Sloan’s influences on Shuster went beyond local subject matter. He first sparked Shuster’s interest in printmaking when he sent him a textbook on the principles of etching. Shuster’s zest for the new medium often distracted him from his painting. In a letter to Sloan he writes, “Painting has been at a standstill because of the etching splurge, but somehow or other it doesn’t bother me much.”3 Shuster made large editions of etchings focused on picturesque regional scenes and was especially fond of making Christmas cards. He was particularly taken by the populist nature of printmaking and made his prints with an eye to accessibility and affordability. The large editions made them available to any who wanted one. He priced them within the budget of tourists with even the most limited of means. His etchings earned attention outside of New Mexico, with the New York Times publishing a glowing review of a series of prints exhibited at the Society of Independent Artists in New York City in 1923.4
When it came to making art for all, undoubtedly Shuster’s most communitarian contribution to Santa Fe is Zozobra—a soaring cloth and paper marionette representing Old Man Gloom that is burned every year in late summer. It is almost impossible to imagine Santa Fe without Zozobra. Dramatic and therapeutic, one of Santa Fe’s most unique and spectacular community celebrations, the group catharsis that is the burning of Zozobra is both a staple of local culture and a lightning rod for visitors to Santa Fe.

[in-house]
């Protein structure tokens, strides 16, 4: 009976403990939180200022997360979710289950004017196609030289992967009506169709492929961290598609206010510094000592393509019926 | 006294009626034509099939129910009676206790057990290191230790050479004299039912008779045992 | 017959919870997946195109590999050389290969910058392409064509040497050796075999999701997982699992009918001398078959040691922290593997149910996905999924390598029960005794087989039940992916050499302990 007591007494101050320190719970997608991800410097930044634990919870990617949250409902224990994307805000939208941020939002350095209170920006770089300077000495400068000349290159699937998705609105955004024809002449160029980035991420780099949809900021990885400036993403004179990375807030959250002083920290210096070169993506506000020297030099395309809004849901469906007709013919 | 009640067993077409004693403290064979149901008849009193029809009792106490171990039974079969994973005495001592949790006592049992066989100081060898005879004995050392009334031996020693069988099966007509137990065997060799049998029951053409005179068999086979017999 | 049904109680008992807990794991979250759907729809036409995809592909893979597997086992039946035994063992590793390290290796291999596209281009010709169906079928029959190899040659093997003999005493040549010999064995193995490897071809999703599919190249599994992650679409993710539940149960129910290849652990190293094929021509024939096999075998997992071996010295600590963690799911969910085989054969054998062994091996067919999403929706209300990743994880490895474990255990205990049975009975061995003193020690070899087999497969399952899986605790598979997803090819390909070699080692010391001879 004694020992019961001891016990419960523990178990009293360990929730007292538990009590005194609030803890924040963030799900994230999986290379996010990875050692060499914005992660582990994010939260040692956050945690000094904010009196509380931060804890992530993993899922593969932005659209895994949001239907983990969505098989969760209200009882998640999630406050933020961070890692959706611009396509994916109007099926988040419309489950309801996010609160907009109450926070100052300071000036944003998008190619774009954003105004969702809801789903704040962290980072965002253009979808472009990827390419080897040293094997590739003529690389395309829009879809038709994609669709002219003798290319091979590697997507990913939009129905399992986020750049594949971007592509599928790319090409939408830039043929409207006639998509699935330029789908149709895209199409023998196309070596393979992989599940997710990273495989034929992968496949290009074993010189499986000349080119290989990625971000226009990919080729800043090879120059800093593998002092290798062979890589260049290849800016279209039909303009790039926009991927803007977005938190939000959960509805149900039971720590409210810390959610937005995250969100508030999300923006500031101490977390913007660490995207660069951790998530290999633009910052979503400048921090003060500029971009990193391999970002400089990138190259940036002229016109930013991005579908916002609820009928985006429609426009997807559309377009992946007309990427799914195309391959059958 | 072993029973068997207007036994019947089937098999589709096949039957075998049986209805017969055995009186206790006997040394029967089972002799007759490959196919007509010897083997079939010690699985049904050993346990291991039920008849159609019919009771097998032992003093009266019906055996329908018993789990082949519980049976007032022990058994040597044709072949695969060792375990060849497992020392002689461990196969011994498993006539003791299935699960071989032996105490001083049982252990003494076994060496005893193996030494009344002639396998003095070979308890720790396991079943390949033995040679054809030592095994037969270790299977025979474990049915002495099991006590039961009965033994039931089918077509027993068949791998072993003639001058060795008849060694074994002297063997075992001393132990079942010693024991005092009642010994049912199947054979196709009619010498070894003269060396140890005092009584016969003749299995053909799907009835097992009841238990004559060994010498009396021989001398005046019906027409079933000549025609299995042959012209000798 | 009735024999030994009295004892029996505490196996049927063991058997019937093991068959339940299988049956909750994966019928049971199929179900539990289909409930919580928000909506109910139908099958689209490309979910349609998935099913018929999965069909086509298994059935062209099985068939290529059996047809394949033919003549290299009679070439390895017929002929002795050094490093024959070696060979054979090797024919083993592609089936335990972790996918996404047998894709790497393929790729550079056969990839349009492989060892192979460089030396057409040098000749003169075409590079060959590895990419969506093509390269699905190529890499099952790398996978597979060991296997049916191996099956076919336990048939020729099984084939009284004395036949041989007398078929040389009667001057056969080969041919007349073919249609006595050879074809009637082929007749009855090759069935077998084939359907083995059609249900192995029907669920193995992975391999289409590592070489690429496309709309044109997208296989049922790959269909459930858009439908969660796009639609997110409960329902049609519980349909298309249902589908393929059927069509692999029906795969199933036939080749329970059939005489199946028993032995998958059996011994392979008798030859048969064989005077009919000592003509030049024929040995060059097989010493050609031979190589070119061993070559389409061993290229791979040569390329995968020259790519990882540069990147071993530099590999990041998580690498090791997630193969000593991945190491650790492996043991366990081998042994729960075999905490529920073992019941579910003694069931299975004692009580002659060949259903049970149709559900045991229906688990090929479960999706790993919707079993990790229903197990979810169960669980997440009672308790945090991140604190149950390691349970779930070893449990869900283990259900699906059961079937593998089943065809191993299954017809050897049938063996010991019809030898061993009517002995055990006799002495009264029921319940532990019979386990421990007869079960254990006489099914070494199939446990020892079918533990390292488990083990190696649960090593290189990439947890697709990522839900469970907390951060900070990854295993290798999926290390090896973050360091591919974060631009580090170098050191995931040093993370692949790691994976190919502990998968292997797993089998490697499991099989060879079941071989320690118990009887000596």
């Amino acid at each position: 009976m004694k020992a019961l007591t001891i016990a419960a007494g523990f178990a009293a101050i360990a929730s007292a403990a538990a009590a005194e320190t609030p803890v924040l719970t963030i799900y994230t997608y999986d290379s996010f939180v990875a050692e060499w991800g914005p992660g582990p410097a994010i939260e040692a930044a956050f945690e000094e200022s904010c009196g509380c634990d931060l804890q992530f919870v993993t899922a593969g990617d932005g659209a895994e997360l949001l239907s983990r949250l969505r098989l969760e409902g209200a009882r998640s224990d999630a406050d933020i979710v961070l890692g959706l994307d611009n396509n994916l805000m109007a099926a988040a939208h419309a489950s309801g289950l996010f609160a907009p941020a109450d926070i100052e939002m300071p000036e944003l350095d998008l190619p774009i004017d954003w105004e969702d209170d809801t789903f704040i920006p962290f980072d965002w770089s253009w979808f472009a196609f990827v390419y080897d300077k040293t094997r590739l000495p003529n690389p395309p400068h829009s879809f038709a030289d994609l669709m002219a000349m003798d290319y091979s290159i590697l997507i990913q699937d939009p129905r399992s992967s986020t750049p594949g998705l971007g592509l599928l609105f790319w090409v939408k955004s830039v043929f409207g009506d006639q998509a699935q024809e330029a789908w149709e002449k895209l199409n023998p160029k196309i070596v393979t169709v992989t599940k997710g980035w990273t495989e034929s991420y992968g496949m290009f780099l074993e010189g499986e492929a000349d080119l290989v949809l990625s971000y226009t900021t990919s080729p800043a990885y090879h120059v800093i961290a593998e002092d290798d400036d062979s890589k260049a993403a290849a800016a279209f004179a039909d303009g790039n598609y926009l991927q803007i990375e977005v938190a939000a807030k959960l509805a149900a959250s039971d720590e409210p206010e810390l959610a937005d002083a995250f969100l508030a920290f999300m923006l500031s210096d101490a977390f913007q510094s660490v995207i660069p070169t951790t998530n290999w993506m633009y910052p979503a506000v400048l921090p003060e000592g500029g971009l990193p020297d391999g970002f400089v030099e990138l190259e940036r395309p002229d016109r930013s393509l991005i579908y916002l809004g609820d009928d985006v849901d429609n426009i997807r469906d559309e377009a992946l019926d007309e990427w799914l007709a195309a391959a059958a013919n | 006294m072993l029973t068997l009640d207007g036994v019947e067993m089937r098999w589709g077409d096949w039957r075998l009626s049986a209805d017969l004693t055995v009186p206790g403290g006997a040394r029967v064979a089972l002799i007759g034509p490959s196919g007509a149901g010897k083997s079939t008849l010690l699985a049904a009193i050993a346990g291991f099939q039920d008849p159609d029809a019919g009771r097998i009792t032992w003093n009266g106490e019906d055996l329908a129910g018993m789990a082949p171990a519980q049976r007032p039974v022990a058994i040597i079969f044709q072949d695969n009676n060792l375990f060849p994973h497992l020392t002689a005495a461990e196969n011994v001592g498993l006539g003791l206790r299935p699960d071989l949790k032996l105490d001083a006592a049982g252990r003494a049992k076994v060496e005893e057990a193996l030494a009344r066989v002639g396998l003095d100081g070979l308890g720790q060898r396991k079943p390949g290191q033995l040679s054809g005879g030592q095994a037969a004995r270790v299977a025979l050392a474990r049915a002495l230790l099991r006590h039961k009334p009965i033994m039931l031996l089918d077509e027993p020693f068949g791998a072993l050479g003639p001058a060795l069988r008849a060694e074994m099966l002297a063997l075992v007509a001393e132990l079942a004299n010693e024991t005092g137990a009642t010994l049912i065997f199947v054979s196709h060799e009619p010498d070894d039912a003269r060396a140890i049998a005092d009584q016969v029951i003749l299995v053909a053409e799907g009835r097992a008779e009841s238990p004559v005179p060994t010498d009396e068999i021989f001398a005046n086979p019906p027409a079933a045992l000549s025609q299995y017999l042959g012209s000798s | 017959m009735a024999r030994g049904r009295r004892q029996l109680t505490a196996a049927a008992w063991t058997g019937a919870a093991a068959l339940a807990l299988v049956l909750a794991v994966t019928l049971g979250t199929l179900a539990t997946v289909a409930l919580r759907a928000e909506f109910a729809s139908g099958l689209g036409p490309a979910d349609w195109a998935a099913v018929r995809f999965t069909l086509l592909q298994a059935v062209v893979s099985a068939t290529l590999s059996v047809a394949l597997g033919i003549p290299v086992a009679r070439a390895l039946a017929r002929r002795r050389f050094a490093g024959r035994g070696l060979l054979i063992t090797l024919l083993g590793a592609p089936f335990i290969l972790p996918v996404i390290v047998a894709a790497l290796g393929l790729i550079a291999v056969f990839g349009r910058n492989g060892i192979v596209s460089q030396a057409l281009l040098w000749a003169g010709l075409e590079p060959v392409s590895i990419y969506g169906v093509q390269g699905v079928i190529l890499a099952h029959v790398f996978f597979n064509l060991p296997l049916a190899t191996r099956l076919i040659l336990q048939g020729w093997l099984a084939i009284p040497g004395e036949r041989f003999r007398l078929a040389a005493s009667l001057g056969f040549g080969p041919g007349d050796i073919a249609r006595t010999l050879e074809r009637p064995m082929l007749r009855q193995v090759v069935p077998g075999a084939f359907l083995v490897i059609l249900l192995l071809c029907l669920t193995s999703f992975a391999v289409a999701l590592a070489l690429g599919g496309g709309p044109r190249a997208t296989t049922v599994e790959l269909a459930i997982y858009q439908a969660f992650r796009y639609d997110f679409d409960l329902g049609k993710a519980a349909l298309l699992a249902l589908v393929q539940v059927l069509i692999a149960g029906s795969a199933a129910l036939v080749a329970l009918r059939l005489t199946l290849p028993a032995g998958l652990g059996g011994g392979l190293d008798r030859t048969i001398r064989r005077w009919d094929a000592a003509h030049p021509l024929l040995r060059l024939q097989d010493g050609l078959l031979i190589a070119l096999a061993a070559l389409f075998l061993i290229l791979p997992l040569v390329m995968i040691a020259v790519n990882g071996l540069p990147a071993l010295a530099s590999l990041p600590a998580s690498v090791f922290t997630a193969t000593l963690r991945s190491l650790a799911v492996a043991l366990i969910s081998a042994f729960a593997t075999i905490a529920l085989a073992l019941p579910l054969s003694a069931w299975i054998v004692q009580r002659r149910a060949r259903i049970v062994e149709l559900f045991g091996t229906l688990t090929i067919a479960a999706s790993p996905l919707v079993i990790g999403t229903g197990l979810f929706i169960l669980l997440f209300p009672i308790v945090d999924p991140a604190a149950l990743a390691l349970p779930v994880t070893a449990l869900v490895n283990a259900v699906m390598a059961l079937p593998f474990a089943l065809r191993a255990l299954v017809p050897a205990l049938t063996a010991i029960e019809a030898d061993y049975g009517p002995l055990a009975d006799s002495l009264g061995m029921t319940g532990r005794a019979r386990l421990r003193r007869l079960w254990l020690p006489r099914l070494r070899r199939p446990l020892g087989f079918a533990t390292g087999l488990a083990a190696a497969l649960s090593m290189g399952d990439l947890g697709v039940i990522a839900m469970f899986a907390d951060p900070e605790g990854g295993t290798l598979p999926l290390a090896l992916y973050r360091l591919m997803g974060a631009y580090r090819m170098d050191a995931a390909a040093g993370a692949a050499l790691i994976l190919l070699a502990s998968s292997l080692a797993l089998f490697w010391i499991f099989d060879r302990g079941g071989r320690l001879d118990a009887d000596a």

The roots of Zozobra reach deep into the fertile artistic soil of Santa Fe. The first burning of Zozobra was the result of an artistic collaboration between Will Shuster and Gustave Baumann in 1924. Their inspiration came from the Yaqui Indians of Mexico who, during the nation’s Holy Week celebrations, lead a donkey carrying an effigy of Judas around their village.5 At the end of the day, the effigy, which is filled with firecrackers, is set alight. Shuster and his good friend E. Dana Johnson, a newspaper editor, came up with the name Zozobra. As the story goes, they flipped at random through a Spanish-English dictionary landing on the word that in Spanish means “anguish, anxiety, gloom,” or “the gloomy one.”